2010.12.29 A study in desperation

Written by David Green.

By DAVID GREEN

This is the time of year when I generally run through the past 51 By the Way columns to summarize the silliness, you might say.

This time I thought it might be more interesting to look over the paper in general to see what this rag is all about.

For the most part, it appears to be a study in desperation. There are traces of travail everywhere.

It started with the very first issue of the year. There were few sporting events scheduled to help fill space. Apparently there was no time or no ideas for a feature story. Wait, I remember now. We were up north. I came home and quickly created the Sign Quiz, perhaps the most popular of Observer quizzes.

I made it through two issues of the year before I ran out of front page photo material and did my usual—packed up the gear and headed to the woods to find something interesting.

That third week of January offers a good glimpse into the Observer’s coverage. We wrote about a slaughterhouse from the past, a story that made reference to a finger lost in the meat grinder.

I made it through three weeks of the year before I had to give in and re-run an old By the Way column from 20 years ago.

The third week of February gives another indication of the way I operate. There’s a story about Derrek Tew, the master of magnetism, who works with MRIs at the Cleveland Clinic. I no longer remember how long it was that I didn’t write that story. It was on my list for a couple of years, at least. And then I finally jumped on it.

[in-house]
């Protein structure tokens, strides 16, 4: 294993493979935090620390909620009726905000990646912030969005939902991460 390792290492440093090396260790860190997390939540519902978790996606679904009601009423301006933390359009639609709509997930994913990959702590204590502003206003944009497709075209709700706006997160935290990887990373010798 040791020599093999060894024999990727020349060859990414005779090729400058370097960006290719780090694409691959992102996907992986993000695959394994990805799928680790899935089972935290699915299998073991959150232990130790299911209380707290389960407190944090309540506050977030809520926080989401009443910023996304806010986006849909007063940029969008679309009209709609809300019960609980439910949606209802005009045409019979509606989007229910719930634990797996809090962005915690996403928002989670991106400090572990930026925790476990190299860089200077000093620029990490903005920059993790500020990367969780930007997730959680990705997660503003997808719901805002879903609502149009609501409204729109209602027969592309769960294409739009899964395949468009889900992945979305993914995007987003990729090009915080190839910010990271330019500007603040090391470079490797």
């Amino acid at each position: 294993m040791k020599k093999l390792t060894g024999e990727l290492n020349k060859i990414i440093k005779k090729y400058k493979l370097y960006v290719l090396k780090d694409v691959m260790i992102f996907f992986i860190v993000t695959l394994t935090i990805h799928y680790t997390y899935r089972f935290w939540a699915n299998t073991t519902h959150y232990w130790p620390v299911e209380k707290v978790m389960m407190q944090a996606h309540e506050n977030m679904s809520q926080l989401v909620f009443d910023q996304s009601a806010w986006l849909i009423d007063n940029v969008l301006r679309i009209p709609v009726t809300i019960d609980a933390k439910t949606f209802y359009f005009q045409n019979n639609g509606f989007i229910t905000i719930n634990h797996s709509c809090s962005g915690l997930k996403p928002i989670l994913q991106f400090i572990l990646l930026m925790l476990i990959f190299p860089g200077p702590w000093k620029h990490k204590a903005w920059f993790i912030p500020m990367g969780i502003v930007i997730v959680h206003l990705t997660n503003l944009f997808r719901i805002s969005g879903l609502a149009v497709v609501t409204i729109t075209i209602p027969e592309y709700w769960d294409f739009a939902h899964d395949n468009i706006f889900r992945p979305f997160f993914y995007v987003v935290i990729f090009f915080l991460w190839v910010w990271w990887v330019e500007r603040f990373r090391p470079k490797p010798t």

I have a rather lengthy list of stories to write. Don’t push me; I’ll get to them eventually. It’s not simply a matter of desperation that drive me to finally tackle one of those old ideas. I don’t really know what’s behind it.

There it is, March 10: the oddest front page in my too-long history at the Observer. It’s a photo of a piece of the Berlin Wall. How’s that for local coverage?

I was on another mini-vacation, following my wife to New York City where she was attending a library program. I happened to take a little video of this section of the wall while out geocaching. I later took a still frame off the video and there it went on the front. I had no time to find something when I got back home. It was a decent issue of the paper overall, but that photo.…

I had a guest column by Heather Walker that week, one of four or five guest writers that helped me through the year.

I was back to using an old column the first week of April, but then on April 28 came the oddest column display of the year.  I simply ran out time and something to say after about two-thirds of the space was filled. The column ended early and a story appeared underneath it.

On May 5 I just got darn lucky. How often does an enormous swarm of bees land on the front of the Deli? Thanks to the work of beekeeper Don Thompson, the front page was in good shape.

The first guest column of the year from my son-in-law, Taylor, appeared in June. The rule is that he doesn’t leave Morenci without turning in a column, but I’ll be darned if he didn’t escape last Sunday without one. It was a short visit. I guess he’s excused.

June 22: desperation time. That’s when the door knob quiz was published. I’m always told that the quizzes are too easy, but this time it was too hard.